The Handmaid’s Tale leads one to re-examine these two forms of social hierarchy that women have to navigate: one where they apparently have equal sexual rights as men but have to bear most of the brunt of unwanted pregnancies, reproductive burdens and the like, and the other extreme where their decisions including those about sexual identity and procreation are institutionalised and they are robbed of all agency and autonomy.
Lawrence may have given Elena a world and a voice. But it was she who chose to delve into the unknown world of sexuality. It was she who chose to see the beauty and the richness of pleasure within communities of sex workers, soldiers, the elite, all alike. She alone chose to discern as well as reconcile love, as we commonly seem to know it, with a life in which she is capable of many loves.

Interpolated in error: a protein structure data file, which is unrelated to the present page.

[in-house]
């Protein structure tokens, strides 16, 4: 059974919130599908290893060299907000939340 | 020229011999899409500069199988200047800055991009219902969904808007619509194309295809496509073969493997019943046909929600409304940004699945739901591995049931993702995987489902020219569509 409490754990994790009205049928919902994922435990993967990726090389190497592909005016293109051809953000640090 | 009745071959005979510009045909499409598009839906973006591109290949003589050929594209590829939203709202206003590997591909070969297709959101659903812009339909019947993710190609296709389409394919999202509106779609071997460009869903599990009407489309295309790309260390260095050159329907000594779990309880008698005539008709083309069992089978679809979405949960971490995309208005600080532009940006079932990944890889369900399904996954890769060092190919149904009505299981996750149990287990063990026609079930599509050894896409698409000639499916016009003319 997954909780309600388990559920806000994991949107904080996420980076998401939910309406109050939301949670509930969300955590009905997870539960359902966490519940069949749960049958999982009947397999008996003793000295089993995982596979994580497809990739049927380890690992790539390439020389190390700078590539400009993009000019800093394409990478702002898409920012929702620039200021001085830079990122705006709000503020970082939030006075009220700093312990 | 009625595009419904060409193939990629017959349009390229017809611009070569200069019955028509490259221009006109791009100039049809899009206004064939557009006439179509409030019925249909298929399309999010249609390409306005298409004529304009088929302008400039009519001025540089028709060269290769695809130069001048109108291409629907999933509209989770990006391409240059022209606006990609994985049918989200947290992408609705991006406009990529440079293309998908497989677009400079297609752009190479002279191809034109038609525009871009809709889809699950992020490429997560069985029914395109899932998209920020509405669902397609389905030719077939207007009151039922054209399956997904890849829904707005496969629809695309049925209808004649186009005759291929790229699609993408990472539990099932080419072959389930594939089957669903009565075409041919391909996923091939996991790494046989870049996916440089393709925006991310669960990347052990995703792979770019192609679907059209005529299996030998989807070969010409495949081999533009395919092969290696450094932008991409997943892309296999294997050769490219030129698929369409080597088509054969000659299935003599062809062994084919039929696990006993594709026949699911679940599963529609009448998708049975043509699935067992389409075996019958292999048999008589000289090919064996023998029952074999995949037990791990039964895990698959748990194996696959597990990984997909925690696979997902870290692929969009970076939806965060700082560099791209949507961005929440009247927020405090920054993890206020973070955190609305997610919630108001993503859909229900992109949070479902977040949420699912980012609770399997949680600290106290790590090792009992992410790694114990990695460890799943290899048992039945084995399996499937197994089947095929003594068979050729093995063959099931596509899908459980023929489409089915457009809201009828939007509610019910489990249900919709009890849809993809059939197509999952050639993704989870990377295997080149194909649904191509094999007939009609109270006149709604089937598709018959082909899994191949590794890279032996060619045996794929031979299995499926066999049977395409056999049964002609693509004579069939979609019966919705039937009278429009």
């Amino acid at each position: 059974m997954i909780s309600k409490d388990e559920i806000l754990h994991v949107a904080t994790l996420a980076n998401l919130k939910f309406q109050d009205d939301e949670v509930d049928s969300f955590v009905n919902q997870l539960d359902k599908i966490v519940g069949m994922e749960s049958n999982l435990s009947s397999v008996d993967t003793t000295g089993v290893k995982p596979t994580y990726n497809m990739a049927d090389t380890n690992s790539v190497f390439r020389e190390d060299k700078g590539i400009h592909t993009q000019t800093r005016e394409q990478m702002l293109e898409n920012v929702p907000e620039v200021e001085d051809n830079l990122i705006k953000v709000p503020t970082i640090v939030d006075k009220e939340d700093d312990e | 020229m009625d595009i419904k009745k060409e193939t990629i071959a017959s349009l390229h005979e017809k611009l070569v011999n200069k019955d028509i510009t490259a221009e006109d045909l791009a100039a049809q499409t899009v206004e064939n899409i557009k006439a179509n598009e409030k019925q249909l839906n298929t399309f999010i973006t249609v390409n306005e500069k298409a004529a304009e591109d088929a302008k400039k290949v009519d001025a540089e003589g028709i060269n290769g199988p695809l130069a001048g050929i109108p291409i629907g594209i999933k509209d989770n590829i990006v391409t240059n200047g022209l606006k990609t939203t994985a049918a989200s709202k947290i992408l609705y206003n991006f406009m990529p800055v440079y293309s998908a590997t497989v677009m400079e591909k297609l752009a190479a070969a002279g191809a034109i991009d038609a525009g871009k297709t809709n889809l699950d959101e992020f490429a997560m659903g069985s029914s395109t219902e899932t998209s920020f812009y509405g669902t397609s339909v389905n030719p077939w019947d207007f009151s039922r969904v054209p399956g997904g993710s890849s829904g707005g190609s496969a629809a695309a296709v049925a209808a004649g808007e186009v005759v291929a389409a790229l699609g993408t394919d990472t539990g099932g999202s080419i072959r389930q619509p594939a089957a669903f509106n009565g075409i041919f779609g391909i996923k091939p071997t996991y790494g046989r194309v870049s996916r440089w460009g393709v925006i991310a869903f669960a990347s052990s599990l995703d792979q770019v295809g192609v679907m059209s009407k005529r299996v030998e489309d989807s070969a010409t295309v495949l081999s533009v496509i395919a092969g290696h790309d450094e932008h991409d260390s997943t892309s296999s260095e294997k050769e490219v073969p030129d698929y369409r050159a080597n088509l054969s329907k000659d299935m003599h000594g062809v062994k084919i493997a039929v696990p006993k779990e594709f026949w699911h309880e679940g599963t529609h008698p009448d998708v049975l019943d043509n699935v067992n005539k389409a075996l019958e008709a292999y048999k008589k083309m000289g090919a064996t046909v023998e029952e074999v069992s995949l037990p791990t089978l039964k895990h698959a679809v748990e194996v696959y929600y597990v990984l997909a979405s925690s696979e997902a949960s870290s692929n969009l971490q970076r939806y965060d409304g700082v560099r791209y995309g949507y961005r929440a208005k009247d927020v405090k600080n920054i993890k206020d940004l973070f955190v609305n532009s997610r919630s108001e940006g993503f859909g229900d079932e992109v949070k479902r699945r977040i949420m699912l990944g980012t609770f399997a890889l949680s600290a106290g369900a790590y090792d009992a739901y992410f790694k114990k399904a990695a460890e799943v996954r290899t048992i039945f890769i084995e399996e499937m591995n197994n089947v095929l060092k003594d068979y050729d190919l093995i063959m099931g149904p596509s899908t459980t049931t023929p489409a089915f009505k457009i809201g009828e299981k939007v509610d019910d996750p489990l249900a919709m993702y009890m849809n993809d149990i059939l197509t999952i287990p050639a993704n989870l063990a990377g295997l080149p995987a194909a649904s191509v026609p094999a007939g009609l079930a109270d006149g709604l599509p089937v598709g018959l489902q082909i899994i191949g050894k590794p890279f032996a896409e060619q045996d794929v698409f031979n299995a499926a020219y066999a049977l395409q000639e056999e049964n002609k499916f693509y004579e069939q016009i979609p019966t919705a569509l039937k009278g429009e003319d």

We need to disturb the institutionalised infrastructure and skew power dynamics even when it comes to something as complex as pleasure. Being aware of our language and the practices of our sexuality and denuding them of socially imbibed constructions will open up a safe space for discussing the diversity of our sexual behaviour.
In spite of the general divergence between the notion of purity and sacredness and the general discourse on sex, I firmly believe that little else in life is as divine as sharing sexual pleasure with another person. Realising this relinquished the shame that I felt and presented itself as an opportunity for me to re-learn how to enjoy sex.
In our mid-month issue, we have Mamatha Karollil writing about how she asserted herself after an incident of privacy violation when a nude picture of herself was seen by someone from work without her consent, and how ripping through, or not getting into, the cocoon of shame and dishonour, can prevent much distress...